However, it has come at the cost of less efficient resource management and an increase in synchronization/framing errors on RLC/MAC layer compared to when using terrestrial transmission. This causes re-transmissions to occur more frequently between NodeB and RNC as the UTRAN tries to interpret the information from the UE.
This can, in a long delay backhaul scenario such as when using satellite, make up a significant part of the available backhaul. Furthermore re-transmissions on the RLC/MAC layer has an adverse effect on applications further up in the protocol stack running TCP, which can cause even more re-transmissions to occur.
This almost perfect storm of issues occurring in the IuB protocol stack is especially common in a shared resource backhaul scenario, like in a Time Division Multiple Access (TDMA) environment where bandwidth is on-demand and delay and jitter is far greater than in a Single Channel per Carrier (SCPC) environment. TDMA systems offer a shared outbound channel received by all remotes and bandwidth on demand on shared aggregate return carriers. The key drawback of TDMA in a 3G backhaul scenario is that with a TDMA access scheme comes significant delay and jitter on the return link.
Because of this, measurements from a major 3G vendor have shown that over 30 percent of allocated bandwidth on the IuB interface has to be reserved for re-transmissions in a TDMA networking environment to make sure all the functions of the UTRAN operate properly and the end user performance is acceptable.
This, of course, has a major impact on the margins a Mobile Network Operator can achieve from providing 3G services as a significant portion of the bandwidth used over a TDMA satellite link will have to be reserved for re-transmissions, which does not generate any revenue.
Methods For Increasing Revenue & Quality Of Experience
Comtech EF Data understands this challenge well. We have thousands of Mbps of IuB backhaul in service that are low in both jitter and delay, and exhibit significantly less of the issues described above and introduced by the use of TDMA-based backhaul. Two primary solutions for IuB backhaul are offered by the company.
An SCPC point-to-point system offers dedicated bandwidth channels to each individual remote with guaranteed bandwidth. Jitter, delay and IP overhead are kept at minimums, and this topology lends itself especially well for 3G networks with a high share of symmetrical services like voice and Short Message Service (SMS).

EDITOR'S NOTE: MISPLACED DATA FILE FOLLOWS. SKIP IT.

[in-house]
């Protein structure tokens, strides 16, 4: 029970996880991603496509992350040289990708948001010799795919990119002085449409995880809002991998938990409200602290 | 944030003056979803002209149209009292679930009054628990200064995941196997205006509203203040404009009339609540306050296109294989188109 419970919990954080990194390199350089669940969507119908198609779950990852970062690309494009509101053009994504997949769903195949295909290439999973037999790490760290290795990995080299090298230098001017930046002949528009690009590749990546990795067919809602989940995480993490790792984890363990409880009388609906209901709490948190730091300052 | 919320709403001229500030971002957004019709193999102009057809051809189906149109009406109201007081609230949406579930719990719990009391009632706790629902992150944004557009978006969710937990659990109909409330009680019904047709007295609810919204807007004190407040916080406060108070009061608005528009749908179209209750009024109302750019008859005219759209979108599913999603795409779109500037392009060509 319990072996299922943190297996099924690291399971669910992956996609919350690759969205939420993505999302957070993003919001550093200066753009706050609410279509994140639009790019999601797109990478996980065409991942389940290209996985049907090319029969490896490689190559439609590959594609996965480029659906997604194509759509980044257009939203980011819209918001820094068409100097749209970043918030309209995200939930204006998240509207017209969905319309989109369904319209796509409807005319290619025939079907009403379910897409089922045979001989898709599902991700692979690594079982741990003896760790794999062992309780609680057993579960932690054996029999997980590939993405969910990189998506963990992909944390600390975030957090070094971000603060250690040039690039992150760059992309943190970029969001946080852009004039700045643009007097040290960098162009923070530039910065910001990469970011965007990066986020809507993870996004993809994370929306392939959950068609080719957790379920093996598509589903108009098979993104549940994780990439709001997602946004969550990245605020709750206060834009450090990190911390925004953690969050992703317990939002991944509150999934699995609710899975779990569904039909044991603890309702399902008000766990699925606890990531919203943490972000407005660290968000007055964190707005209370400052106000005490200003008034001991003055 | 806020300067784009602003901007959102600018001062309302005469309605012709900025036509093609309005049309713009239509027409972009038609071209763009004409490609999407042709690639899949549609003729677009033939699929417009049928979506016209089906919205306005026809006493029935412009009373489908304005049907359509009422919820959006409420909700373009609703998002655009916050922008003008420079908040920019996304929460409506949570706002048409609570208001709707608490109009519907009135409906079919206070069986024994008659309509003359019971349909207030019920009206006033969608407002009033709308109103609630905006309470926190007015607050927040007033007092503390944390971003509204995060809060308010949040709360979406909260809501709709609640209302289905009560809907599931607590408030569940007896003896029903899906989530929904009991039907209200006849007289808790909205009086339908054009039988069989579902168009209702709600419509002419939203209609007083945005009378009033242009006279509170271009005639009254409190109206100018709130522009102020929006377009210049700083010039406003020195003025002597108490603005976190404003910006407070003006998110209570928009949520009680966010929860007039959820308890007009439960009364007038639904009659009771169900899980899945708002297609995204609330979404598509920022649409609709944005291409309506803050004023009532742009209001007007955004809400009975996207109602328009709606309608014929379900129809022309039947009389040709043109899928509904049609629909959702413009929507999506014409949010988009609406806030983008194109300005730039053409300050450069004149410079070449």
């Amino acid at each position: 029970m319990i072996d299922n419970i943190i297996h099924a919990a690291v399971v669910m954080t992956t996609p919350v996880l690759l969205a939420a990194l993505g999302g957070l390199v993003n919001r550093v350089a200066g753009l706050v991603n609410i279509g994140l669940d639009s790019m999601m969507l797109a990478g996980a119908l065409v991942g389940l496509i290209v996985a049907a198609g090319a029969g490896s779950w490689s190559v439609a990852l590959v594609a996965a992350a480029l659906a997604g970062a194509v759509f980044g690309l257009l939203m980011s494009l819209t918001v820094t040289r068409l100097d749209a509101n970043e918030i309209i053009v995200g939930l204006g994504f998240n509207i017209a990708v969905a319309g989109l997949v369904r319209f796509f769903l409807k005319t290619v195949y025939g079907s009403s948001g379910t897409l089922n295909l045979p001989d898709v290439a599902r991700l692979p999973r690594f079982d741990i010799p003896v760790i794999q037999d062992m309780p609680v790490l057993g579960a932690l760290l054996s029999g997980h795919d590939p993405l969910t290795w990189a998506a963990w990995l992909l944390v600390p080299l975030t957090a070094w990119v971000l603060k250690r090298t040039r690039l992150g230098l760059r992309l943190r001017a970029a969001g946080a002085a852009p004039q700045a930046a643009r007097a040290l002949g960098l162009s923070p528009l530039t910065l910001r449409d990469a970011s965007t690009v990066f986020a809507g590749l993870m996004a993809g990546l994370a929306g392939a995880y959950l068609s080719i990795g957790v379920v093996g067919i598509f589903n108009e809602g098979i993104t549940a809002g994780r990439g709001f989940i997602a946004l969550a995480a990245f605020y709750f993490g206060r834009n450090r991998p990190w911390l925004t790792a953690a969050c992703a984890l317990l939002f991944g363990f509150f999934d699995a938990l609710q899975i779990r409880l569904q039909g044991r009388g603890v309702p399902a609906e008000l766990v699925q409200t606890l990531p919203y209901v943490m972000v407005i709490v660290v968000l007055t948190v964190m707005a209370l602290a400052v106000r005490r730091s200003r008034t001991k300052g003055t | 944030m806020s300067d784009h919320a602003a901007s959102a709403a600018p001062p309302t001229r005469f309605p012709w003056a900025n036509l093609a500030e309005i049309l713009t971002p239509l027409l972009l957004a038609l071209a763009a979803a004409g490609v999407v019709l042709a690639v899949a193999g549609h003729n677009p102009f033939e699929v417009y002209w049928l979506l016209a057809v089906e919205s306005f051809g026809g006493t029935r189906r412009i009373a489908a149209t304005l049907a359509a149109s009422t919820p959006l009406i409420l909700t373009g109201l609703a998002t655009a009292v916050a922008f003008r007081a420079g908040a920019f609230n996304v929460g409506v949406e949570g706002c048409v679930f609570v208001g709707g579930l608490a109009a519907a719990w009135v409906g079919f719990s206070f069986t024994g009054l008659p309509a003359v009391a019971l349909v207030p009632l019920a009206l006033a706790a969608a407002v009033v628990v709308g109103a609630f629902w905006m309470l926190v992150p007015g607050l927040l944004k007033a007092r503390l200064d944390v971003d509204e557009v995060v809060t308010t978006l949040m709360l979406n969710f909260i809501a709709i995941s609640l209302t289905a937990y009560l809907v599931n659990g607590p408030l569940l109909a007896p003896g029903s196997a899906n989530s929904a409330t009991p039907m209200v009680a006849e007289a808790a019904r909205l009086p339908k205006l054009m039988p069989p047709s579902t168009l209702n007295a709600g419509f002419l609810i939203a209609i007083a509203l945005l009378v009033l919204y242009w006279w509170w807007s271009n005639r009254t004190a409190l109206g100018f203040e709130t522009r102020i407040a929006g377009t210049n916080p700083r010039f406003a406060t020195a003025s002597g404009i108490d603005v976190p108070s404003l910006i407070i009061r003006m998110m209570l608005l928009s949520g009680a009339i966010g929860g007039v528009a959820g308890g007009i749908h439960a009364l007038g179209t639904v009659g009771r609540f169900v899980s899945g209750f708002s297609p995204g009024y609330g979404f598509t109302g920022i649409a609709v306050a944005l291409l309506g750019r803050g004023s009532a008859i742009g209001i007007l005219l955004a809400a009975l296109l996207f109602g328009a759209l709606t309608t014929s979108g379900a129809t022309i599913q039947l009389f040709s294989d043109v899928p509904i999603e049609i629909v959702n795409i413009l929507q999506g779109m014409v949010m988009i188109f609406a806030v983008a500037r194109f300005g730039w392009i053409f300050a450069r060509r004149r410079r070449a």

Comtech EF Data’s Heights Networking Platform offers a shared outbound channel received by all remotes and dynamic SCPC return carriers. This architecture brings out the best of SCPC while supporting dynamic bandwidth in both directions.
Jitter and latency are still kept at a minimum while supporting a wide range of modulation and coding schemes plus Adaptive Coding and Modulation (ACM) in both directions. This topology lends itself particularly well for Mobile Network Operators with a high degree of 3G data traffic and changing bandwidth requirements.
Even without considering greater efficiency in terms of header and payload compression, as well as RF performance and packet per second capabilities, both Comtech EF Data solutions for 3G backhaul over satellite deliver more value per Mbps than TDMA. With SCPC’s low jitter and latency and with everything else equal, 3G performance can be significantly improved compared to a TDMA system.
Applications function better with less retransmissions, which improves Quality of Experience for end users and translates into higher usage. Additionally, more revenue-generating traffic can traverse the network in a given Mbps, increasing margins and revenue for Mobile Network Operators.
The result is a win-win for everyone involved.
Richard Swardh is Vice President, Market Development for Comtech EF Data. In this role, he leads the Company’s market development, business development and product marketing functions for the 2G/3G/LTE mobile backhaul market.
A mobile network backhaul veteran, Swardh’s background includes strategic and operational positions at Ericsson with business development, partnership management and strategy execution responsibilities. He holds both a Bachelor of Science degree in Mechanical Engineering and a Bachelor of Business degree in Administration and Logistics from Vaxjo University in Sweden.